Most of the major party focus in the last week has been on interest rates and economic management. The battle for bragging rights about which party is supposedly the best economic manager is faintly ludicrous, given that both sides at various times have made a point of emphasising how similar their basic tax and economic policies are to the other – with the partial exception of workplace relations. The posturing about supposedly conservative good economic management is even more absurd – and indeed somewhat alarming – when one realises that these almost identical economic policies are neither conservative nor even very coherent.
As he often does, George Megalogenis in The Australian has nailed it very clearly.
The twin tax cuts are unique because they return much more than bracket creep in 2008-09. The timing could not be more unhelpful given that inflation is forecast to break through 3 per cent early next year.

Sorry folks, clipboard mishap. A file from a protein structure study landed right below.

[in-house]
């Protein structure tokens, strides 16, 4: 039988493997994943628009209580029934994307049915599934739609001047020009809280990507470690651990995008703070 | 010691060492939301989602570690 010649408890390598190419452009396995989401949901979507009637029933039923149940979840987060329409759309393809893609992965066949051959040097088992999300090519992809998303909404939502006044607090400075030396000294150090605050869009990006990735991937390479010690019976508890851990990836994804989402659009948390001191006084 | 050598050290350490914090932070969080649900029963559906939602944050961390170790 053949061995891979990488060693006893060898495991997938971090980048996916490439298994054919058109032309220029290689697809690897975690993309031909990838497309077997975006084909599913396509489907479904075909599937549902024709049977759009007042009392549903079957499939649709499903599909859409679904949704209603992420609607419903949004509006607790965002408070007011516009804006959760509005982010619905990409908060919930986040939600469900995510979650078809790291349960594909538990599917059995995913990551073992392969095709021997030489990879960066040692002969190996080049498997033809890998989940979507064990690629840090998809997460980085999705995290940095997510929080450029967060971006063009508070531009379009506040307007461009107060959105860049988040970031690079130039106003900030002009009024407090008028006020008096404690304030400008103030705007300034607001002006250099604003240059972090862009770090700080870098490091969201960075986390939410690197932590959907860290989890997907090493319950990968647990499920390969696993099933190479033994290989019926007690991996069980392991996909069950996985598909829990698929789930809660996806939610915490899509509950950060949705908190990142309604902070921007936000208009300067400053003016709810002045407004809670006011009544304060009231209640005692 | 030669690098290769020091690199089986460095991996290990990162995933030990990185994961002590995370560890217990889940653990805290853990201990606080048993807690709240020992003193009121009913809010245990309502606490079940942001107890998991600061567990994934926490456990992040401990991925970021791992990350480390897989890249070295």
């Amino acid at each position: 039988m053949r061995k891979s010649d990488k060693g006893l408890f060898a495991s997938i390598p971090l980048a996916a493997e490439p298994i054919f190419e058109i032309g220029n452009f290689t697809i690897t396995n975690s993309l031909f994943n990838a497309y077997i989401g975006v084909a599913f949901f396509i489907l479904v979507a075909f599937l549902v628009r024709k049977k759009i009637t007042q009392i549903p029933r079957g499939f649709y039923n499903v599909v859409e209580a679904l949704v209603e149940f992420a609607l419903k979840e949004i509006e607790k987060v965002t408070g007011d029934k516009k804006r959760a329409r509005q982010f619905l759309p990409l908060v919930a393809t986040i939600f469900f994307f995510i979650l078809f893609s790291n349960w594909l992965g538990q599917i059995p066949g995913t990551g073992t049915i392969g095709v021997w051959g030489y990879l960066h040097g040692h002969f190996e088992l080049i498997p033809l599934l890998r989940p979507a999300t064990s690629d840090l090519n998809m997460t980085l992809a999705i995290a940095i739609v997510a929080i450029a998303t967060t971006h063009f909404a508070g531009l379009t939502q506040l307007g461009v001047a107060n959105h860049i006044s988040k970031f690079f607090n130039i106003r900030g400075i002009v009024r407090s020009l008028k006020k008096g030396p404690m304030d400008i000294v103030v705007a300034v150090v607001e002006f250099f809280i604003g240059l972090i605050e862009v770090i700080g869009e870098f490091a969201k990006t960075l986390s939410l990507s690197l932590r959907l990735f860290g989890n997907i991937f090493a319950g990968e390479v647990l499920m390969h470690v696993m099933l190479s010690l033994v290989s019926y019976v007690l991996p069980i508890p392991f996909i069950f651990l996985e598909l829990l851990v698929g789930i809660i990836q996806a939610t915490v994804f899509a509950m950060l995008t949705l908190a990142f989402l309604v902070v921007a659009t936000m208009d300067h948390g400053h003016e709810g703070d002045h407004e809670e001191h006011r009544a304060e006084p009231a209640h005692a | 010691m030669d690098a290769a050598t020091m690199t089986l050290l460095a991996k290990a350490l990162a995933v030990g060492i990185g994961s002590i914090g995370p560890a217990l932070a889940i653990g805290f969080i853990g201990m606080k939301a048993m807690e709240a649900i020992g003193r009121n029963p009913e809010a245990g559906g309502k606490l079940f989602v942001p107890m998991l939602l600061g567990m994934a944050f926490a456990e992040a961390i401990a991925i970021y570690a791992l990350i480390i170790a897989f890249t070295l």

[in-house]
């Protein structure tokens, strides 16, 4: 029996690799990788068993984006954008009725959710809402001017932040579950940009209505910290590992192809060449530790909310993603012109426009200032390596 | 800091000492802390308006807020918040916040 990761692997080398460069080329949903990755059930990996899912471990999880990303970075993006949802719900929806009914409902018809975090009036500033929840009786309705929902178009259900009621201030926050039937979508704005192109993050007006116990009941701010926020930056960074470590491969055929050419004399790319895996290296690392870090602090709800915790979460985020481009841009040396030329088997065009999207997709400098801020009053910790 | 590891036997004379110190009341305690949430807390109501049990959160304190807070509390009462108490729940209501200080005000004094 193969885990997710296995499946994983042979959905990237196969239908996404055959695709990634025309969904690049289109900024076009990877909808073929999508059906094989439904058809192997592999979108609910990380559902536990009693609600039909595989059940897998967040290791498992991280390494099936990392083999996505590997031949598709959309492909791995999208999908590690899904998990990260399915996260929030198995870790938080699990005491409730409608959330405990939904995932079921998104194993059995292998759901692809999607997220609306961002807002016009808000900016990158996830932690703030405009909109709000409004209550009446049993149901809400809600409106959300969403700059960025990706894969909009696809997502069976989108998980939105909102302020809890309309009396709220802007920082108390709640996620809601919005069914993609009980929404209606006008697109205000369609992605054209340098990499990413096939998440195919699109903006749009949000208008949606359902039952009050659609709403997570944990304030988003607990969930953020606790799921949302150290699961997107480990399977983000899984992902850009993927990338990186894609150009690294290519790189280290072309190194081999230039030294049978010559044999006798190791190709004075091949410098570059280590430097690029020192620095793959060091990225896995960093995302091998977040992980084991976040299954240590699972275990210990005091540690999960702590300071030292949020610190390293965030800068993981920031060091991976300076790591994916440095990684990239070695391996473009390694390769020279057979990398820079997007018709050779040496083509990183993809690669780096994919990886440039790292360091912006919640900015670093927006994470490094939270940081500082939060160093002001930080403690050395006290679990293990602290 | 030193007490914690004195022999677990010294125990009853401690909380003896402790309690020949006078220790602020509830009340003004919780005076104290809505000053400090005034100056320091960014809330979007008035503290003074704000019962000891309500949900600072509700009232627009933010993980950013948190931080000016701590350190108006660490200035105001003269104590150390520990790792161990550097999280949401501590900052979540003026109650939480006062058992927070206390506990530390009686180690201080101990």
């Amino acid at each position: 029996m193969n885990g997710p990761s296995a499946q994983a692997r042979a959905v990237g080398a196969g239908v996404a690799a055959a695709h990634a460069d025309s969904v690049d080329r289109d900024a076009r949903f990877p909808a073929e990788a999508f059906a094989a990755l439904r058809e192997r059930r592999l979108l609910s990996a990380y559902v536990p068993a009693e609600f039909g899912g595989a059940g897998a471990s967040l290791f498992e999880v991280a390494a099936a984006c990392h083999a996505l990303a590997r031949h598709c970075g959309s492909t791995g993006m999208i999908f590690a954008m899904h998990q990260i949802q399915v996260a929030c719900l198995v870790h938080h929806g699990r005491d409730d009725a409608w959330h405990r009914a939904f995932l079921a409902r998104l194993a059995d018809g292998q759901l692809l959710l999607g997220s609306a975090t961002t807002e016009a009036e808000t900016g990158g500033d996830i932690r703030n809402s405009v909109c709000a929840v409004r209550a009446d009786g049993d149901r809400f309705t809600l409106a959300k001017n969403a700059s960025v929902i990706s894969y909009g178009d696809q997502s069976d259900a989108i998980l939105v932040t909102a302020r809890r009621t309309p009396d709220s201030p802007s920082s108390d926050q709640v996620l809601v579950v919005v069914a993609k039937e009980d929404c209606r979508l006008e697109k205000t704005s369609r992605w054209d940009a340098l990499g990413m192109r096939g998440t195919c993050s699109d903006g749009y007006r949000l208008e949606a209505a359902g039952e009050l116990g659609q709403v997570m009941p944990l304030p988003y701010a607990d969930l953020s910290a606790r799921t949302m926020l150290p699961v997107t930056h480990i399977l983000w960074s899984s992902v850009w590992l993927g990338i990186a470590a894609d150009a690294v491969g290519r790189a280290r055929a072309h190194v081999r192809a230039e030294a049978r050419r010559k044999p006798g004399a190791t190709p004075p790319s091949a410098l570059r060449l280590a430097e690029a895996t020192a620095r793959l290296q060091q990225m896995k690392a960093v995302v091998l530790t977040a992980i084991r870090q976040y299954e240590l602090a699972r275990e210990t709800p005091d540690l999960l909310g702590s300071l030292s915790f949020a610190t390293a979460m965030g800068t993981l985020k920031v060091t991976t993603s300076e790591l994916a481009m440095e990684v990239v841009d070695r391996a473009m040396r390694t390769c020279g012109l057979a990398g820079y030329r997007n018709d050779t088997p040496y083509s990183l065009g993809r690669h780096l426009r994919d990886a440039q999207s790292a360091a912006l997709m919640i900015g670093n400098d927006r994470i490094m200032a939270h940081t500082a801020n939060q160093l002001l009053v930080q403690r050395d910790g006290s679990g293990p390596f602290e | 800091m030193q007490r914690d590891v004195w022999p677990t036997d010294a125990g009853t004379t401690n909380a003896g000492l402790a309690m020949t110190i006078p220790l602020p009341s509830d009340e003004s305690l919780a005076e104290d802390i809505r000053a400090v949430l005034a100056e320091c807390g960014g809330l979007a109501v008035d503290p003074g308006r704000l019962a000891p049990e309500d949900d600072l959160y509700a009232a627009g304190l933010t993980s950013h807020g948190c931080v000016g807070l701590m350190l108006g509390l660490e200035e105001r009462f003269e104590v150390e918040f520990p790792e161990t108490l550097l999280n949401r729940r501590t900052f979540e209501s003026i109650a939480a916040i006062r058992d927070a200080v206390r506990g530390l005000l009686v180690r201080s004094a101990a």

Reserve Bank governor Glenn Stevens didn’t mention the tax cuts in his statement explaining Wednesday’s interest rate rise. But surely both sides of politics noticed the following passage: “The world economy is still expected to grow at an above-average pace led by strong growth in China and other parts of Asia. High global commodity prices remain an important source of stimulus to Australian spending and activity.”
At $15.4 billion, the China-sourced personal tax cut will surely feed demand. If Howard, Costello or Rudd believe otherwise, they need a crash course in economics 101.
The task for Australia’s political class is to rediscover the language of moderation. Leadership at this stage of a 17-year growth cycle means telling voters that they can’t have it all.
As Megalogenis says, “there is something more than spin going on here. It is a form of denial.” And seeing we all seem to be happy to be sharing in the denial, I’d suggest there’s more than a touch of the Emperor’s New Clothes about the situation too.